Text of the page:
Selected Publications

  • Goods BA*, Askenase M*, Markarian E, Beatty HE, Drake R, Matouk CC, Awad IA, Zuccarello M, Hanley MD, Love JC, Shalek AK, Sansing LH. Leukocyte dynamics after intracerebral hemorrhage in a living patient. JCI Insight (2021)
  • Askenase M*, Goods BA*, Beatty HE, Steinschneider AF, Osherov A, Landreneau MJ, Carroll SL, Tran TB, Avram VS, Drake RS, Massey JA, Karuppagounder SS, Ratan RR, Matouk CC, Sheth KN, Awad IA, Ziai W, Zuccarello M, Thompson RE, Lees KR, Hanley DF, Love JC, Shalek AK, Sansing LH (for the MISTIE III Consortium and the ICHseq investigators). Longitudinal transcriptomics define the stages of myeloid activation in the living human brain after intracerebral hemorrhage. Science Immunology (2021) vol. 6, pp. 1-26.
  • Chang CG, Goods BA, Askenase MH, Beatty HE, Osherov A, Delong J, Hammond MD, Massey J, Landreneau M, Love JC, Sansing LH. Divergent functions of tissue-resident and blood-derived macrophages in the hemorrhagic brain. Stroke (2021 In Press).
  • Menon M, Mohammadi S, Davila-Velderrain J, Goods BA, Cadwell TD, Xing Y, Stemmer-Rachamimov A, Shalek AK, Love JC, Kellis M, Hafler BP. Single-cell transcriptomic atlas of the human retina identifies cell types associated with age-related macular degeneration. Nature Communications. 10, Article number: 4902 (2019)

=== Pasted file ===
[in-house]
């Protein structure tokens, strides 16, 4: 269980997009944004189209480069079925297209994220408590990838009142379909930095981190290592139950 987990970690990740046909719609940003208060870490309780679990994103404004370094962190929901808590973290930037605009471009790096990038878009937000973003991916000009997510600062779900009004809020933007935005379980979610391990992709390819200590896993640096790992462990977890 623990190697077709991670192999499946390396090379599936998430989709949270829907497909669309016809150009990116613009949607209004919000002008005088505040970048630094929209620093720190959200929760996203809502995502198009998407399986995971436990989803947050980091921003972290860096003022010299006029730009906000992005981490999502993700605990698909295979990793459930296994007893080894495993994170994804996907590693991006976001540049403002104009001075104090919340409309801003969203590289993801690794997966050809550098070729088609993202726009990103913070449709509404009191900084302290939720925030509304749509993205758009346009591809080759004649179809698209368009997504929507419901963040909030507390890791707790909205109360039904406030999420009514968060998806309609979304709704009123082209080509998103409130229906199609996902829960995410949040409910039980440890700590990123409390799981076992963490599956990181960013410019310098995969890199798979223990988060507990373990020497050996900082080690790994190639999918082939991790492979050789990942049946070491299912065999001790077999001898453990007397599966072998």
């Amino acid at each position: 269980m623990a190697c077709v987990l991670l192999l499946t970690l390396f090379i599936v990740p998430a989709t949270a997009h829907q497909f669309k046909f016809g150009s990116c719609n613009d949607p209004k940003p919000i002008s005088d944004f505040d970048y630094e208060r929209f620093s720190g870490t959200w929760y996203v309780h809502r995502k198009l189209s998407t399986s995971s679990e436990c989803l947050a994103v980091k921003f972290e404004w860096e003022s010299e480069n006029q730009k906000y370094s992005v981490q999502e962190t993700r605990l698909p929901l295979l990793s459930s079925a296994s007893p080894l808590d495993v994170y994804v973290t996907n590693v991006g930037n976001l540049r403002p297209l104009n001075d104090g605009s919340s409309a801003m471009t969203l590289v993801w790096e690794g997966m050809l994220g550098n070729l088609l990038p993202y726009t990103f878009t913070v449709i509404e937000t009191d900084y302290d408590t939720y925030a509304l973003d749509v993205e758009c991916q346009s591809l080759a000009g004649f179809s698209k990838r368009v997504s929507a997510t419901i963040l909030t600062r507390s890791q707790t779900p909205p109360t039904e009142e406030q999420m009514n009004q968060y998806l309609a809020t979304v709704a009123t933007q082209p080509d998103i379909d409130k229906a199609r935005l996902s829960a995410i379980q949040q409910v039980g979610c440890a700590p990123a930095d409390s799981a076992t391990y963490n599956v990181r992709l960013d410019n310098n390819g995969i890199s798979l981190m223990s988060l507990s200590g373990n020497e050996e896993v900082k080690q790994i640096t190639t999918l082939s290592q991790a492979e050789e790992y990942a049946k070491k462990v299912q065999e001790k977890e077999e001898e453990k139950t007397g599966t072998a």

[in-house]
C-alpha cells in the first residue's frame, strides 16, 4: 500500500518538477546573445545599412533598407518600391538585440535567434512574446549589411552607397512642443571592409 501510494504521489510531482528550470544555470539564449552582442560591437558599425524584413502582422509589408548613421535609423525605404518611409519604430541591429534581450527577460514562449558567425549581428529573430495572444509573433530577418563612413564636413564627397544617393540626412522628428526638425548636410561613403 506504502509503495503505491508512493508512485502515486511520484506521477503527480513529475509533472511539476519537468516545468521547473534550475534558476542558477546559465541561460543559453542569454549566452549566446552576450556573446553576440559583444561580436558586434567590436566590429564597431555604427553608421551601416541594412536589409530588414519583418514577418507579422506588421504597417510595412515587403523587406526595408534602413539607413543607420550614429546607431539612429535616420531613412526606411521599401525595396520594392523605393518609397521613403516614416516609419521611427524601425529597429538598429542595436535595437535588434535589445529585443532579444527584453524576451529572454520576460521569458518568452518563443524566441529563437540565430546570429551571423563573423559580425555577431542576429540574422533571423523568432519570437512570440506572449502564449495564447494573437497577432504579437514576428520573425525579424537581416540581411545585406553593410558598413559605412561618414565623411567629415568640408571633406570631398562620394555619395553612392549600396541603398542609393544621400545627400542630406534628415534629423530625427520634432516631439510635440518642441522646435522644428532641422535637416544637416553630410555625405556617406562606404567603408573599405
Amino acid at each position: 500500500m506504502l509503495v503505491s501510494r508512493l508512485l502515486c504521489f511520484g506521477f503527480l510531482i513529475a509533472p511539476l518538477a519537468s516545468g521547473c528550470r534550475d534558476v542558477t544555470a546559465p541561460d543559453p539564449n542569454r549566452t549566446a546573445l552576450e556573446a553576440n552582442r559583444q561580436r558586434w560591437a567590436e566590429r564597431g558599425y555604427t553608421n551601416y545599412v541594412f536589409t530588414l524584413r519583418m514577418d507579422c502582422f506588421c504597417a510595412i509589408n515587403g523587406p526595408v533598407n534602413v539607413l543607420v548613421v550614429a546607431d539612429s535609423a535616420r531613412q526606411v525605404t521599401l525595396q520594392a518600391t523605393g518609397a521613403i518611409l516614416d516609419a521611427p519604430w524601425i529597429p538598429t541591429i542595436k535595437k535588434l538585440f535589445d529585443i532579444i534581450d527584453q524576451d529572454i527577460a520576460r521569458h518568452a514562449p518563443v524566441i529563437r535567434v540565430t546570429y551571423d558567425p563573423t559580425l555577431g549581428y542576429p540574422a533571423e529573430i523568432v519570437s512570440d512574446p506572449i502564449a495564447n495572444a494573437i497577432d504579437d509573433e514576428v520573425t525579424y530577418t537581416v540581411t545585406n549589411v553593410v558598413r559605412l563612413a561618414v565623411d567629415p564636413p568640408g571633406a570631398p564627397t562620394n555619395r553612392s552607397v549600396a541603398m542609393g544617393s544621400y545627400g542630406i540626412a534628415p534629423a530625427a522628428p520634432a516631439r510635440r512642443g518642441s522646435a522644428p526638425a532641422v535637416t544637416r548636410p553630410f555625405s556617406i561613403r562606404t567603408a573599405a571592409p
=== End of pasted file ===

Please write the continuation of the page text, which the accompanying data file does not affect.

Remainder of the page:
• Goods BA+, Vahey J, Steinschneider A, Askenase M, Sansing LH, Love JC. Blood handling and leukocyte isolation methods impact the global transcriptome of immune cells. BMC Immunol. (2018) Oct 30;19(1):30. doi: 10.1186/s12865-018-0268-6.
  • Chang CG, Goods BA, Askenase MH, Hammond MD, Renfroe SC, Steinschneider AF, Landreneau MJ, Ai Y, Mack M, Sheth K, Greer D, Huttner A, Coman D, Fahmeed Hyder DS, Ghosh S, Rothlin C, Love JC, Sansing LH. Erythrocyte efferocytosis modulates macrophages towards recovery after intracerebral hemorrhage. J Clin Invest. (2017) Dec 18; doi: 10.1172/JCI95612
  • Goods BA*, Lowther DE*, Hernandez AL*, Lucca LE, Lerner BA, Raddassi K, van Dijk D, Duan X, Gunel M, Coric V, Krishnaswamy S, Love JC, Hafler DA. (2017) Functional Differences Between PD-1+ and PD-1– CD4+ Effector T Cells in Healthy Donors and Patients with Glioblastoma Multiforme. PLOS ONE 12(9); e0181538.
  • Taylor RA, Chang C, Goods BA, Hammond MD, MacGrory B, Ai Y, McCullough LD, Scott E. Kasner SE, Mullen MT, Hafler DA, Love JC, Sansing LH. TGF-β1 Modulates Microglial Phenotype and Promotes Recovery after Intracerebral Hemorrhage. J Clin Invest. (2017) Jan 3;127(1):280-292. doi: 10.1172/JCI88647.
  • Lowther DE*, Goods BA*, Lucca LE*, Lerner BA, Raddassi K, van Dijk D, Hernandez AL, Duan X, Gunel M, Coric V, Krishnaswamy S, Love JC, Hafler DA. PD-1 marks dysfunctional regulatory T cells in malignant gliomas. JCI Insight. (2016) Apr 21;1(5). pii: e85935.
  • Cao Y, Nylander A, Ramanan S, Goods BA, Ponath G, Zabad R, Chiang VL, Vortmeyer AO, Hafler DA, Pitt D. CNS demyelination and enhanced myelin-reactive responses after ipilimumab treatment. Neurology. (2016) Apr 19;86(16):1553-6.
  • Ozkumur AY*, Goods BA*, Love JC. Development of a High-Throughput Functional Screen Using Nanowell-Assisted Cell Patterning. Small. (2015) Sep;11(36):4643-50. doi: 10.1002/smll.201500674. Epub (2015) Jun 29.
  • Cao Y*, Goods BA*, Raddassi K, Nepom GT, Kwok WW, Love JC, Hafler DA. Functional inflammatory profiles distinguish myelin-reactive T cells from patients with multiple sclerosis. Sci Transl Med. (2015) May 13;7(287):287ra74. doi: 10.1126/scitranslmed.aaa8038.


  • ENGS 58: Introduction to Protein Engineering
  • ENGS 21: Introduction to Engineering